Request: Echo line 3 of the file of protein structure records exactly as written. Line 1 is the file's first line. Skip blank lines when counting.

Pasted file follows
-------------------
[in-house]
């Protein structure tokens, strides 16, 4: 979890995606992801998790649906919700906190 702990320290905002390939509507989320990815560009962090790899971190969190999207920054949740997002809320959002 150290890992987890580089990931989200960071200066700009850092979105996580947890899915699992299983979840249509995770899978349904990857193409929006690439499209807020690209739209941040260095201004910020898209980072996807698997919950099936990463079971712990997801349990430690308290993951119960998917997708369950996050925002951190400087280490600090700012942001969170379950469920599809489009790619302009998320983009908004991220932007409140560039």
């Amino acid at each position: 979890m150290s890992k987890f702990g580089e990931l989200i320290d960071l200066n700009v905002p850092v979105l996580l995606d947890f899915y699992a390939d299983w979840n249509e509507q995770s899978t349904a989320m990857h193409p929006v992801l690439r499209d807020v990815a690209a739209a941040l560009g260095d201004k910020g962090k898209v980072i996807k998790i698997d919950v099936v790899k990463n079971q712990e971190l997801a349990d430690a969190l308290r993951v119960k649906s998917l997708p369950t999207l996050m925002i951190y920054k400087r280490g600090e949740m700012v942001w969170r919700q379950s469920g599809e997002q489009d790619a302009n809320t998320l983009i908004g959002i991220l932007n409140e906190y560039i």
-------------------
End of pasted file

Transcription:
């Amino acid at each position: 979890m150290s890992k987890f702990g580089e990931l989200i320290d960071l200066n700009v905002p850092v979105l996580l995606d947890f899915y699992a390939d299983w979840n249509e509507q995770s899978t349904a989320m990857h193409p929006v992801l690439r499209d807020v990815a690209a739209a941040l560009g260095d201004k910020g962090k898209v980072i996807k998790i698997d919950v099936v790899k990463n079971q712990e971190l997801a349990d430690a969190l308290r993951v119960k649906s998917l997708p369950t999207l996050m925002i951190y920054k400087r280490g600090e949740m700012v942001w969170r919700q379950s469920g599809e997002q489009d790619a302009n809320t998320l983009i908004g959002i991220l932007n409140e906190y560039i």